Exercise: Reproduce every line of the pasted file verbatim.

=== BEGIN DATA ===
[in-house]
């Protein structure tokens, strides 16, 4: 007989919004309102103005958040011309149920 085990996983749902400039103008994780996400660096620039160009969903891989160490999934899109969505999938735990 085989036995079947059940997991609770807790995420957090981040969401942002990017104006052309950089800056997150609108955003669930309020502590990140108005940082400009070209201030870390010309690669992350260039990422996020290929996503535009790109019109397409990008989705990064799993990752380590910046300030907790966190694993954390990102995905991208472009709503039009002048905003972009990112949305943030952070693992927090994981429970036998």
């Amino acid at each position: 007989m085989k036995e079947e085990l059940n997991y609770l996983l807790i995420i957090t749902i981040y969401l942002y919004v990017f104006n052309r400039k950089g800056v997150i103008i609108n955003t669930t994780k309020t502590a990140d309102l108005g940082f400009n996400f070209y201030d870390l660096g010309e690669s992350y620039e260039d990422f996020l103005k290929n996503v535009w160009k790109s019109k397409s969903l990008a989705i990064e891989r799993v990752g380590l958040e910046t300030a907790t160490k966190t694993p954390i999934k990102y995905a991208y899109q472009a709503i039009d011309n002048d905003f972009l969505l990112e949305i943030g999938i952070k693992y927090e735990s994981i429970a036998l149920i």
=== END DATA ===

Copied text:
[in-house]
């Protein structure tokens, strides 16, 4: 007989919004309102103005958040011309149920 085990996983749902400039103008994780996400660096620039160009969903891989160490999934899109969505999938735990 085989036995079947059940997991609770807790995420957090981040969401942002990017104006052309950089800056997150609108955003669930309020502590990140108005940082400009070209201030870390010309690669992350260039990422996020290929996503535009790109019109397409990008989705990064799993990752380590910046300030907790966190694993954390990102995905991208472009709503039009002048905003972009990112949305943030952070693992927090994981429970036998």
């Amino acid at each position: 007989m085989k036995e079947e085990l059940n997991y609770l996983l807790i995420i957090t749902i981040y969401l942002y919004v990017f104006n052309r400039k950089g800056v997150i103008i609108n955003t669930t994780k309020t502590a990140d309102l108005g940082f400009n996400f070209y201030d870390l660096g010309e690669s992350y620039e260039d990422f996020l103005k290929n996503v535009w160009k790109s019109k397409s969903l990008a989705i990064e891989r799993v990752g380590l958040e910046t300030a907790t160490k966190t694993p954390i999934k990102y995905a991208y899109q472009a709503i039009d011309n002048d905003f972009l969505l990112e949305i943030g999938i952070k693992y927090e735990s994981i429970a036998l149920i």